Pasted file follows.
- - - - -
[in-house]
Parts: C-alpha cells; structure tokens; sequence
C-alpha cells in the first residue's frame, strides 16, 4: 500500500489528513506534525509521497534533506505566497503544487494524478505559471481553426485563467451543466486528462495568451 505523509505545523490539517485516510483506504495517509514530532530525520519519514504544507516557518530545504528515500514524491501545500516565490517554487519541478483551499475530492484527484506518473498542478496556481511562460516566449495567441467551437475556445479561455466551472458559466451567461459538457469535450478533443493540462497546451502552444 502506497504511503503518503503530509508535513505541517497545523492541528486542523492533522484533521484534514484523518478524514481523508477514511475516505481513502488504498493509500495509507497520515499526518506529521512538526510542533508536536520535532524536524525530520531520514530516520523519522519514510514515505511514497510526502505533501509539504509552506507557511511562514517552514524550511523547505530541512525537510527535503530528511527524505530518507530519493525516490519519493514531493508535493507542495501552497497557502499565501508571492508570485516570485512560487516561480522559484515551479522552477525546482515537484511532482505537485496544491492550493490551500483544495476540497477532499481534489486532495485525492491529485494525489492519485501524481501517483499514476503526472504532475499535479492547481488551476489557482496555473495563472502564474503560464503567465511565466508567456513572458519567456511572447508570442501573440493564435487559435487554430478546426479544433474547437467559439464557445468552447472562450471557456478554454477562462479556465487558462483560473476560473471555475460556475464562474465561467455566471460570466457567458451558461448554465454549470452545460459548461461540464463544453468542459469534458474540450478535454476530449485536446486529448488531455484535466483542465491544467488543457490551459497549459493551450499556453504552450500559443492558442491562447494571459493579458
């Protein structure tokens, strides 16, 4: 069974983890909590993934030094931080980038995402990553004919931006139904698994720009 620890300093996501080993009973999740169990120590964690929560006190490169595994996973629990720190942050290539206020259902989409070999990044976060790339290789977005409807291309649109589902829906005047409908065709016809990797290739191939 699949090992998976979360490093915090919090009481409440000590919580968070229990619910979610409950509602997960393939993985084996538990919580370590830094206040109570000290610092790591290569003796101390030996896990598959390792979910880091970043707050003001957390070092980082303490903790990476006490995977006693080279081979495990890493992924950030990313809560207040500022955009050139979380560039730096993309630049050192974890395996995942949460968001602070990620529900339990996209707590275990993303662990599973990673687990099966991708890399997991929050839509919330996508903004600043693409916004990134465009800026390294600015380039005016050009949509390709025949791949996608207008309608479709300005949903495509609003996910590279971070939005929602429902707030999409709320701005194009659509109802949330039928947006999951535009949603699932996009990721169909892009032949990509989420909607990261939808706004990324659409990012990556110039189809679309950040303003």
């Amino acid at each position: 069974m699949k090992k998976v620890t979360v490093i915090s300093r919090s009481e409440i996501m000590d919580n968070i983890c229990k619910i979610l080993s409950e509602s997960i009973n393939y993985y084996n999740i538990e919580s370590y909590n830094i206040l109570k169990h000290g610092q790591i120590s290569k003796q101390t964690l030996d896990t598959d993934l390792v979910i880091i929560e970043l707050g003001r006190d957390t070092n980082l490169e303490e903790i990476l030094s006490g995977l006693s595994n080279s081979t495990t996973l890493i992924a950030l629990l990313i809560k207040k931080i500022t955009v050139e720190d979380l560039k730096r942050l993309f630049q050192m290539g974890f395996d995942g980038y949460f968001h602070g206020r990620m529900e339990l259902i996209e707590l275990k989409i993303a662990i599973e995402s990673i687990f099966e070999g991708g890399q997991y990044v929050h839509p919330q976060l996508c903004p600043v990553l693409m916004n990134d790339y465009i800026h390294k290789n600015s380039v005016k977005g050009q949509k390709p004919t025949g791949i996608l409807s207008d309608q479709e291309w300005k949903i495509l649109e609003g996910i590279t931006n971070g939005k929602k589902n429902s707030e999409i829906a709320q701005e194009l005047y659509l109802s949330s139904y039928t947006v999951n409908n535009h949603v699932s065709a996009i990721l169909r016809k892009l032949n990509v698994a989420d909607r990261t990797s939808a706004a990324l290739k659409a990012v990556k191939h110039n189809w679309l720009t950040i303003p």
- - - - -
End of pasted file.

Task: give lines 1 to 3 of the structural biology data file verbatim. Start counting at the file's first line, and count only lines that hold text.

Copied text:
[in-house]
Parts: C-alpha cells; structure tokens; sequence
C-alpha cells in the first residue's frame, strides 16, 4: 500500500489528513506534525509521497534533506505566497503544487494524478505559471481553426485563467451543466486528462495568451 505523509505545523490539517485516510483506504495517509514530532530525520519519514504544507516557518530545504528515500514524491501545500516565490517554487519541478483551499475530492484527484506518473498542478496556481511562460516566449495567441467551437475556445479561455466551472458559466451567461459538457469535450478533443493540462497546451502552444 502506497504511503503518503503530509508535513505541517497545523492541528486542523492533522484533521484534514484523518478524514481523508477514511475516505481513502488504498493509500495509507497520515499526518506529521512538526510542533508536536520535532524536524525530520531520514530516520523519522519514510514515505511514497510526502505533501509539504509552506507557511511562514517552514524550511523547505530541512525537510527535503530528511527524505530518507530519493525516490519519493514531493508535493507542495501552497497557502499565501508571492508570485516570485512560487516561480522559484515551479522552477525546482515537484511532482505537485496544491492550493490551500483544495476540497477532499481534489486532495485525492491529485494525489492519485501524481501517483499514476503526472504532475499535479492547481488551476489557482496555473495563472502564474503560464503567465511565466508567456513572458519567456511572447508570442501573440493564435487559435487554430478546426479544433474547437467559439464557445468552447472562450471557456478554454477562462479556465487558462483560473476560473471555475460556475464562474465561467455566471460570466457567458451558461448554465454549470452545460459548461461540464463544453468542459469534458474540450478535454476530449485536446486529448488531455484535466483542465491544467488543457490551459497549459493551450499556453504552450500559443492558442491562447494571459493579458